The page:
It’s been 6 months. Or 12. Or maybe even 48 long, sleepless months. But somewhere along the way, you gave up and decided your child is one who simply “does not like to sleep.”
If you’ll pardon the cliché, mama, it is never too late. And, while some babies’ sleep challenges go beyond simple solutions, others can become beautiful little sleepers with just a few adjustments to things as unassuming your little monkey’s daytime schedule and his nursery room environment.
Here are WeeSleep’s top tips for improving your baby’s sleep in the next 24 hours!
I am always astonished at the number of products that are marketed for children’s cribs and nurseries that actually inhibit healthy sleep, turning your baby’s room into a veritable circus. From colourful toy aquariums and musical animals attached to babies’ cribs, to glow-in-the-dark stars and talking dolls in the rooms of preschoolers, these items are known to stimulate babies and young children, rather than helping them drift off to deep, restful sleep. So, avoid the noise-makers and the flashing lights and, instead, opt for a dark, peaceful environment for your little one’s sleep space.
While one generation is arguing that you should exhaust your child to ensure she sleeps longer, another generation is starting to adhere to a newer, and oh-so-counterintuitive but oh-so true, though process: sleep begets sleep. Ensure your child takes proper (age-appropriate) naps throughout the day, and gets to bed before she becomes overtired at night; for most toddlers and preschoolers, this means around 7pm. This will help your child unwind more easily and fall into a deep, restful sleep. Children who go to bed late without proper daytime rest may appear to be “not ready for sleep” when, in fact, by 8pm (when the entire family is knee-deep in a bedtime battle), they are already wired, overtired, and past the point of being “ready” for sleep.
Create a fun and consistent bedtime routine, and do this routine in the same order every night before your child goes to bed. Babies and toddlers love predictability and consistency, and don’t enjoy surprises in their schedules. Doing the same pre-bed routine every night helps prepare your child for sleep and lets him know that sleep time is coming (no surprises!). A great routine could include a bath every night (a fantastic, fun, and positive sleep cue!); pajamas; a bottle or breastfeed (if your child is still of an age where a bedtime feed is necessary); a couple of short stories; and then into bed awake with lots of kisses and hugs. With time and consistency, you should find that this routine helps your child become comfortable with sleep time approaching, and happy to go to sleep on his own!
When a baby has learned only one way of falling asleep – i.e. being rocked, using a soother, being fed to sleep, etc. – then it’s common for her to wake multiple times per night and take only short naps during the day. This is because whatever baby relies on in order to get to sleep is the same thing she will look for in order to get back to sleep when she wakes. Heard of “drowsy but awake?” Didn’t work for you? That’s because using a sleep prop even to get your baby to a very drowsy state essentially means you have started her sleep journey for her; again, she will likely wake during the night - and just 30-45 minutes into a nap (one sleep cycle!) - looking for help continuing on in her sleep journey. To help your baby begin to sleep amazingly, avoid the props and, instead, put your baby down awake to help her learn to fall asleep on her own – this is how babies begin to sleep through the night and take proper, restful naps!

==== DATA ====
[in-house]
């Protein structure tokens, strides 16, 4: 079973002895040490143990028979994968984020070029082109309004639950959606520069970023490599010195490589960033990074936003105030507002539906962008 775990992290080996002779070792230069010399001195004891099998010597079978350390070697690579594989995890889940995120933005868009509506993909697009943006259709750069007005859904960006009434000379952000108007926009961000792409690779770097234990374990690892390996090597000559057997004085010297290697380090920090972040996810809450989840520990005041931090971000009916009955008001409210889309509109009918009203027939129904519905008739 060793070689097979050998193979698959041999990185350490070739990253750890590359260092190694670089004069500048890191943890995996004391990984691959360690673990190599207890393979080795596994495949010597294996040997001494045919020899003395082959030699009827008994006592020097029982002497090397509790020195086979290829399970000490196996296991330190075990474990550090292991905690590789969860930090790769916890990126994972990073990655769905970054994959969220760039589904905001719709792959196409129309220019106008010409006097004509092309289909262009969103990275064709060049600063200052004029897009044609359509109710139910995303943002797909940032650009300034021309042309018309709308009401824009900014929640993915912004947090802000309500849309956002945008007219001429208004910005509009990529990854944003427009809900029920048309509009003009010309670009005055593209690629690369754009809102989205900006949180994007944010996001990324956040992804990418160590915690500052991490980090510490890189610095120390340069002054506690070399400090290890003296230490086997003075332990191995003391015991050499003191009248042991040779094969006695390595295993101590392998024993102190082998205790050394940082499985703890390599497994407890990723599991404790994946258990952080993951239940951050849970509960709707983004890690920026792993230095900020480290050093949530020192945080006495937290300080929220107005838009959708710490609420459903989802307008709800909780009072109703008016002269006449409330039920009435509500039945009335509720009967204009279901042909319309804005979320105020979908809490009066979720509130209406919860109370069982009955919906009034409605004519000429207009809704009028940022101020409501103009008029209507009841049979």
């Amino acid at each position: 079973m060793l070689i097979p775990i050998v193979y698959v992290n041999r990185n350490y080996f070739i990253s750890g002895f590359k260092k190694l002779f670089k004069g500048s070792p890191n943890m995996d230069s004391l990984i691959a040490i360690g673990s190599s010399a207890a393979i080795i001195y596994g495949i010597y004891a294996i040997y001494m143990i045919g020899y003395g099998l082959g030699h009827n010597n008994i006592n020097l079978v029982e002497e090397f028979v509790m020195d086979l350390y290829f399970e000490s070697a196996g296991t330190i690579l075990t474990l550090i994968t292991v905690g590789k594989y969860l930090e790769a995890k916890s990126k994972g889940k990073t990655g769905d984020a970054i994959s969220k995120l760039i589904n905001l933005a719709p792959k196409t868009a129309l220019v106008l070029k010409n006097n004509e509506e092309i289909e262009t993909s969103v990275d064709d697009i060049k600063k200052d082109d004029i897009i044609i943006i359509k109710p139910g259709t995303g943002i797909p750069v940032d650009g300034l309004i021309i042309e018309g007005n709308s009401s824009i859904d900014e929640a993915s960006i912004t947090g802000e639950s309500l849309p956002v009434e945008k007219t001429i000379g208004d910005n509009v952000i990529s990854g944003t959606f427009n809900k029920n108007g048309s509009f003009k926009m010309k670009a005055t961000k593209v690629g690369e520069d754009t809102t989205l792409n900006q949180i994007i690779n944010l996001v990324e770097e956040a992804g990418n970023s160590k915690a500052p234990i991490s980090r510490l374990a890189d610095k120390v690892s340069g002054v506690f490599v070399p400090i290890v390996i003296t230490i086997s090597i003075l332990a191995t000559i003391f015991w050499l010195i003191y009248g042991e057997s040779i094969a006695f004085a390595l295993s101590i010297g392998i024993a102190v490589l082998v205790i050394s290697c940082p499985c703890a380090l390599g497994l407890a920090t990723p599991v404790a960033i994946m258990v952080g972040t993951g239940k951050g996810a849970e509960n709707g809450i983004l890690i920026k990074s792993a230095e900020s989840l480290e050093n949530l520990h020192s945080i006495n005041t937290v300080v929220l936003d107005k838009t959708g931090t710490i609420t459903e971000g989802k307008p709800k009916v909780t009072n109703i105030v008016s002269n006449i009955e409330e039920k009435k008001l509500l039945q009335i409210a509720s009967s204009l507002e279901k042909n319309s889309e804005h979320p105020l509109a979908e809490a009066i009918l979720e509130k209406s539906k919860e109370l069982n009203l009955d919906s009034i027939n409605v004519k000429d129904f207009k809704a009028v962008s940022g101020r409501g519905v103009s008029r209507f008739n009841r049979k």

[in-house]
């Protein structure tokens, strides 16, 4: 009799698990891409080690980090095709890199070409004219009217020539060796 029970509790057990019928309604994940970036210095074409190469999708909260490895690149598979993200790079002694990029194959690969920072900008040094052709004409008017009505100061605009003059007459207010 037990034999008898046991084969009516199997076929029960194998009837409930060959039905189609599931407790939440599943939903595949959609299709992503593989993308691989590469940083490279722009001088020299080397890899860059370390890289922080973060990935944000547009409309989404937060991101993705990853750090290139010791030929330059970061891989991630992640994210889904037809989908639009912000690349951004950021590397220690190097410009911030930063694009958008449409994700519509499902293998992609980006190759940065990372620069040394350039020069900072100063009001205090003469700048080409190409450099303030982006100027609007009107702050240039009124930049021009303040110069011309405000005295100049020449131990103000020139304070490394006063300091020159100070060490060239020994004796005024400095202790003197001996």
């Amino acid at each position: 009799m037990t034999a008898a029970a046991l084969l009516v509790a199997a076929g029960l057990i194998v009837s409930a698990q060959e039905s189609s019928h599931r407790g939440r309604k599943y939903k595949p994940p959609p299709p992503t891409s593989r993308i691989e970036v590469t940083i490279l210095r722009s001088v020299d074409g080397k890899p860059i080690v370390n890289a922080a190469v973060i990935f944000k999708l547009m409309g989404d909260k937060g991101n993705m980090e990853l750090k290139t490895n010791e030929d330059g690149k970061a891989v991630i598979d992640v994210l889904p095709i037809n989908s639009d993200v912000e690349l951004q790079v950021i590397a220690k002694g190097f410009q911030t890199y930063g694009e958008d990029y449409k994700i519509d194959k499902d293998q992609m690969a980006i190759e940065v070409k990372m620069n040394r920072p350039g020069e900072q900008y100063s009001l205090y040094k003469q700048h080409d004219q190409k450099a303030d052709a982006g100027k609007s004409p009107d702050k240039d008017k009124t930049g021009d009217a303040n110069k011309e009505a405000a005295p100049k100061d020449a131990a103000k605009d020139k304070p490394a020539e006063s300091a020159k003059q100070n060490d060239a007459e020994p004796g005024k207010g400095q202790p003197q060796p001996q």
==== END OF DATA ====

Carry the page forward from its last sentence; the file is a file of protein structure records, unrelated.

As parents, we are attuned to our child’s every peep, every squeak, and every rustle; as we should be! It’s our job as mom and dad to watch out for our wee ones and know when needs arise. However, sometimes - often times - what your child needs most is sleep. And, by running to your baby the moment he makes a small noise, utters a brief whine, or rustles in his crib, chances are you are actually disturbing your little guy and potentially even waking him up. Babies are loud sleepers – they make noise as they doze! If your wee one peeps, give him a little time before you go running, to see if he is even awake, and allow him the chance to fall back asleep on his own before you intervene – you may just find that you already had a super sleeper on your hands and you didn’t even know it!
My team and I provide loads of free sleep advice on our Facebook page. We welcome you to follow our tribe of sleep-passionate (or deprived) parents around the globe as we share tips, stories and the straight goods on sleep at WeeSleep and follow me on Instagram and Twitter so we can rock this #sleeprevolution together!
Previously published at wesleep.ca